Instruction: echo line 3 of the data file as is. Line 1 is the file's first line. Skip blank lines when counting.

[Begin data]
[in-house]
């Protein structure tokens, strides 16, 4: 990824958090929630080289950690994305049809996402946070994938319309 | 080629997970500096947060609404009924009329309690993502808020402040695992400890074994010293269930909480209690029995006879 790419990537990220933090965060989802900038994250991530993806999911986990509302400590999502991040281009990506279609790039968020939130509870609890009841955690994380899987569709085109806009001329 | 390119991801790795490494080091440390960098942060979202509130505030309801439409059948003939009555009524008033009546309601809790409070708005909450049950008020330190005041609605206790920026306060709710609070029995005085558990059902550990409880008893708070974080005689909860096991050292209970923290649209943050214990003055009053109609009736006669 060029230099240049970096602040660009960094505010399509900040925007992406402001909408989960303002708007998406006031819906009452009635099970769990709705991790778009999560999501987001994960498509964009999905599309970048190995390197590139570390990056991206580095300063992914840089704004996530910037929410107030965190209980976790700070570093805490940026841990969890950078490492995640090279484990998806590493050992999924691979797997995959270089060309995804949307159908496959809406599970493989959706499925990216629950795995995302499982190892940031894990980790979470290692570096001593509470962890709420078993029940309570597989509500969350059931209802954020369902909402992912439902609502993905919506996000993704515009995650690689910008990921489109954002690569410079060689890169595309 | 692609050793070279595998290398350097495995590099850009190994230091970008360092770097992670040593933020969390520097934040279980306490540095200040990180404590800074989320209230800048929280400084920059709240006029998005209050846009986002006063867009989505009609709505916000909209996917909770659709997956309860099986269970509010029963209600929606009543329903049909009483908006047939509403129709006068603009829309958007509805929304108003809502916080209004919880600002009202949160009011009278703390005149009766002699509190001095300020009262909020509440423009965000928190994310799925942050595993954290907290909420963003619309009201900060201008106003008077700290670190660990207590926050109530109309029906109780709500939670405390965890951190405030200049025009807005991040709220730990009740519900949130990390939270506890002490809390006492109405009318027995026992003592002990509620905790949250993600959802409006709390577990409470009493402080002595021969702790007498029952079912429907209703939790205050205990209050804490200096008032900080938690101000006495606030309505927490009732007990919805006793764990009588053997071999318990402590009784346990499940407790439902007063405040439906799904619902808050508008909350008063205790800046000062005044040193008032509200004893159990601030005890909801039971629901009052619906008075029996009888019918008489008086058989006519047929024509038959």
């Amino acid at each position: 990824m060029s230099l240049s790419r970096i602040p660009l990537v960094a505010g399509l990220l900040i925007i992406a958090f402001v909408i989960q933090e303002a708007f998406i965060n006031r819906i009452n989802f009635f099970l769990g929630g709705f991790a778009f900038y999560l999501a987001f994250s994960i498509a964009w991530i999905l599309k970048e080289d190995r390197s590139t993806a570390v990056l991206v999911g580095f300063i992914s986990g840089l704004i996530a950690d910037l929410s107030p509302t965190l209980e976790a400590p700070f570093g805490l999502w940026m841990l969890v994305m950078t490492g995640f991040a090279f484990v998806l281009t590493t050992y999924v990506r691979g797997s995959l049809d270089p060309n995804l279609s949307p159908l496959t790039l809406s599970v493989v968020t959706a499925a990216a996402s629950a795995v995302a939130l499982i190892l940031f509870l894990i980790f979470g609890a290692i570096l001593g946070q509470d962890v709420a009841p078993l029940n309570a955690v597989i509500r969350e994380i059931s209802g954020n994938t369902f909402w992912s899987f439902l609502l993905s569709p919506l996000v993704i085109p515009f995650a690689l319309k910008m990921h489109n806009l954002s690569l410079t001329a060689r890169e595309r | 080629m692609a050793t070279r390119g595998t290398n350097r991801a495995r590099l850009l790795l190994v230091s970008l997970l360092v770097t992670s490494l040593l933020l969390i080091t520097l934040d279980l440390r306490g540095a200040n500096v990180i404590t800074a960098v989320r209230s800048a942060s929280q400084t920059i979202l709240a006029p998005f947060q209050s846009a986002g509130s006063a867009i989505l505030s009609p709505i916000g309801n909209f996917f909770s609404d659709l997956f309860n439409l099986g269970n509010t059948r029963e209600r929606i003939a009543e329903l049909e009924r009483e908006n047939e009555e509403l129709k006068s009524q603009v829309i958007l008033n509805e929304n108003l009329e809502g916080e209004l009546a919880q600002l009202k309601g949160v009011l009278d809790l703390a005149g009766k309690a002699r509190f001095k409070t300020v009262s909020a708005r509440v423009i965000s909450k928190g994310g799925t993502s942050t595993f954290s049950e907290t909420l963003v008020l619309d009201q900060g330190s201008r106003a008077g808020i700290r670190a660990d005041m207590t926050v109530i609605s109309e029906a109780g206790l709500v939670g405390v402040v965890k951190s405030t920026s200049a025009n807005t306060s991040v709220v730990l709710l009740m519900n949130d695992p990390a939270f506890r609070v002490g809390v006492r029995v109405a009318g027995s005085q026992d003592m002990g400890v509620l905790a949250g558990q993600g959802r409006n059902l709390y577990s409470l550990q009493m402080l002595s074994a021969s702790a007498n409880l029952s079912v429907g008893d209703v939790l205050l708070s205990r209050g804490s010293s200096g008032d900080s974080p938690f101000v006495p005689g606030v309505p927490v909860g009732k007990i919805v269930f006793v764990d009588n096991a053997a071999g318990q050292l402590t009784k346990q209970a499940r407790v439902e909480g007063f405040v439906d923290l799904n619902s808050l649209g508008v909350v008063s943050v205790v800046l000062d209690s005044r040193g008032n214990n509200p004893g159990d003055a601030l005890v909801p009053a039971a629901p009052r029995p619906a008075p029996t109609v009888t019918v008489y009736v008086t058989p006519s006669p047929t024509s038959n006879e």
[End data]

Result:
């Amino acid at each position: 990824m060029s230099l240049s790419r970096i602040p660009l990537v960094a505010g399509l990220l900040i925007i992406a958090f402001v909408i989960q933090e303002a708007f998406i965060n006031r819906i009452n989802f009635f099970l769990g929630g709705f991790a778009f900038y999560l999501a987001f994250s994960i498509a964009w991530i999905l599309k970048e080289d190995r390197s590139t993806a570390v990056l991206v999911g580095f300063i992914s986990g840089l704004i996530a950690d910037l929410s107030p509302t965190l209980e976790a400590p700070f570093g805490l999502w940026m841990l969890v994305m950078t490492g995640f991040a090279f484990v998806l281009t590493t050992y999924v990506r691979g797997s995959l049809d270089p060309n995804l279609s949307p159908l496959t790039l809406s599970v493989v968020t959706a499925a990216a996402s629950a795995v995302a939130l499982i190892l940031f509870l894990i980790f979470g609890a290692i570096l001593g946070q509470d962890v709420a009841p078993l029940n309570a955690v597989i509500r969350e994380i059931s209802g954020n994938t369902f909402w992912s899987f439902l609502l993905s569709p919506l996000v993704i085109p515009f995650a690689l319309k910008m990921h489109n806009l954002s690569l410079t001329a060689r890169e595309r | 080629m692609a050793t070279r390119g595998t290398n350097r991801a495995r590099l850009l790795l190994v230091s970008l997970l360092v770097t992670s490494l040593l933020l969390i080091t520097l934040d279980l440390r306490g540095a200040n500096v990180i404590t800074a960098v989320r209230s800048a942060s929280q400084t920059i979202l709240a006029p998005f947060q209050s846009a986002g509130s006063a867009i989505l505030s009609p709505i916000g309801n909209f996917f909770s609404d659709l997956f309860n439409l099986g269970n509010t059948r029963e209600r929606i003939a009543e329903l049909e009924r009483e908006n047939e009555e509403l129709k006068s009524q603009v829309i958007l008033n509805e929304n108003l009329e809502g916080e209004l009546a919880q600002l009202k309601g949160v009011l009278d809790l703390a005149g009766k309690a002699r509190f001095k409070t300020v009262s909020a708005r509440v423009i965000s909450k928190g994310g799925t993502s942050t595993f954290s049950e907290t909420l963003v008020l619309d009201q900060g330190s201008r106003a008077g808020i700290r670190a660990d005041m207590t926050v109530i609605s109309e029906a109780g206790l709500v939670g405390v402040v965890k951190s405030t920026s200049a025009n807005t306060s991040v709220v730990l709710l009740m519900n949130d695992p990390a939270f506890r609070v002490g809390v006492r029995v109405a009318g027995s005085q026992d003592m002990g400890v509620l905790a949250g558990q993600g959802r409006n059902l709390y577990s409470l550990q009493m402080l002595s074994a021969s702790a007498n409880l029952s079912v429907g008893d209703v939790l205050l708070s205990r209050g804490s010293s200096g008032d900080s974080p938690f101000v006495p005689g606030v309505p927490v909860g009732k007990i919805v269930f006793v764990d009588n096991a053997a071999g318990q050292l402590t009784k346990q209970a499940r407790v439902e909480g007063f405040v439906d923290l799904n619902s808050l649209g508008v909350v008063s943050v205790v800046l000062d209690s005044r040193g008032n214990n509200p004893g159990d003055a601030l005890v909801p009053a039971a629901p009052r029995p619906a008075p029996t109609v009888t019918v008489y009736v008086t058989p006519s006669p047929t024509s038959n006879e």